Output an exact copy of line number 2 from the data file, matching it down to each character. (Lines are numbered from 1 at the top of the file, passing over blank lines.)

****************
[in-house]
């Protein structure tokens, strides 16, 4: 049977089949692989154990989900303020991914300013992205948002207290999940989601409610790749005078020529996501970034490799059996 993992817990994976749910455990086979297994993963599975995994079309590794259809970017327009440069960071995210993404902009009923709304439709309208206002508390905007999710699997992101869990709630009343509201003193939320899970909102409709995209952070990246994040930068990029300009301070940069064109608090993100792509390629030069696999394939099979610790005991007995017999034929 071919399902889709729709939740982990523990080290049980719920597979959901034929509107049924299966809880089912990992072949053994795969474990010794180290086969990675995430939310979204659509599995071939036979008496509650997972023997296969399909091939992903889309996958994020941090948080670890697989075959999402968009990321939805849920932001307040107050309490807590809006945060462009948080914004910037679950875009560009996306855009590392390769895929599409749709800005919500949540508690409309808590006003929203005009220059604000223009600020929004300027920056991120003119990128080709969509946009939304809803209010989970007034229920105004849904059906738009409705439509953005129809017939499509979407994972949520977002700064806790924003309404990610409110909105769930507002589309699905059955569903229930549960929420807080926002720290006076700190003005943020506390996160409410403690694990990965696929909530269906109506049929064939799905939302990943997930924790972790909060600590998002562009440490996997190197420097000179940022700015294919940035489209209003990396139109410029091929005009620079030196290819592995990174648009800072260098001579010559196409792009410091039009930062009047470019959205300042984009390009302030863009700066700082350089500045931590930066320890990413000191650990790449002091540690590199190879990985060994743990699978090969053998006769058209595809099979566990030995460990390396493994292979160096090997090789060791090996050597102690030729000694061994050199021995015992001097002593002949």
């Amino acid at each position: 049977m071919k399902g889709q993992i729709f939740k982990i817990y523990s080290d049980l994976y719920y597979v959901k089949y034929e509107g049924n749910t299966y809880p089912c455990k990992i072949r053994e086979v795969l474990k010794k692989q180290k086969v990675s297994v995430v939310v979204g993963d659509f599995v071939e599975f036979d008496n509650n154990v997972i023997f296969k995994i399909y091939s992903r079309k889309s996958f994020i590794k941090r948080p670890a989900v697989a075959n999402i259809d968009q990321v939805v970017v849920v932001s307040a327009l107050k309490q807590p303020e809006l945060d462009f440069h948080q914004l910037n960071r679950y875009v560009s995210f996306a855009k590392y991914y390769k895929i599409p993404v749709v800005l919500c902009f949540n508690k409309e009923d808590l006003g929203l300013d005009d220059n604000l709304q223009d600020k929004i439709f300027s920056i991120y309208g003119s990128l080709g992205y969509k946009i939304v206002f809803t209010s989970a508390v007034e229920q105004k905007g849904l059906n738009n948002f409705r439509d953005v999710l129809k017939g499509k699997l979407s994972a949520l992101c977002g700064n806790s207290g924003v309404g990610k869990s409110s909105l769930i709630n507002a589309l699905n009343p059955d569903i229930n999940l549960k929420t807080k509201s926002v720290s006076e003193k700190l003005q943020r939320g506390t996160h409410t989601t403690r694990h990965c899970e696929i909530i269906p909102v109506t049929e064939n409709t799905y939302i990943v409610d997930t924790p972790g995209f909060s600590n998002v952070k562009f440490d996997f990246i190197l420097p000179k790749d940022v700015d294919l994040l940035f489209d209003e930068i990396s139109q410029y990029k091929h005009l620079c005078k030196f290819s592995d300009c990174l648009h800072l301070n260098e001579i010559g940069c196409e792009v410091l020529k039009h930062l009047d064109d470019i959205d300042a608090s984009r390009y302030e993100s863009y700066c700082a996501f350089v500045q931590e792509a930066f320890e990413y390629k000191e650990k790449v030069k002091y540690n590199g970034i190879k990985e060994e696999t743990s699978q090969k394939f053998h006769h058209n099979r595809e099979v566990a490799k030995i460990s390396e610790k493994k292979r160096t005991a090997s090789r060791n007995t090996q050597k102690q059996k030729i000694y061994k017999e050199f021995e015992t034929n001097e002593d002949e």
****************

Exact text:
């Protein structure tokens, strides 16, 4: 049977089949692989154990989900303020991914300013992205948002207290999940989601409610790749005078020529996501970034490799059996 993992817990994976749910455990086979297994993963599975995994079309590794259809970017327009440069960071995210993404902009009923709304439709309208206002508390905007999710699997992101869990709630009343509201003193939320899970909102409709995209952070990246994040930068990029300009301070940069064109608090993100792509390629030069696999394939099979610790005991007995017999034929 071919399902889709729709939740982990523990080290049980719920597979959901034929509107049924299966809880089912990992072949053994795969474990010794180290086969990675995430939310979204659509599995071939036979008496509650997972023997296969399909091939992903889309996958994020941090948080670890697989075959999402968009990321939805849920932001307040107050309490807590809006945060462009948080914004910037679950875009560009996306855009590392390769895929599409749709800005919500949540508690409309808590006003929203005009220059604000223009600020929004300027920056991120003119990128080709969509946009939304809803209010989970007034229920105004849904059906738009409705439509953005129809017939499509979407994972949520977002700064806790924003309404990610409110909105769930507002589309699905059955569903229930549960929420807080926002720290006076700190003005943020506390996160409410403690694990990965696929909530269906109506049929064939799905939302990943997930924790972790909060600590998002562009440490996997190197420097000179940022700015294919940035489209209003990396139109410029091929005009620079030196290819592995990174648009800072260098001579010559196409792009410091039009930062009047470019959205300042984009390009302030863009700066700082350089500045931590930066320890990413000191650990790449002091540690590199190879990985060994743990699978090969053998006769058209595809099979566990030995460990390396493994292979160096090997090789060791090996050597102690030729000694061994050199021995015992001097002593002949």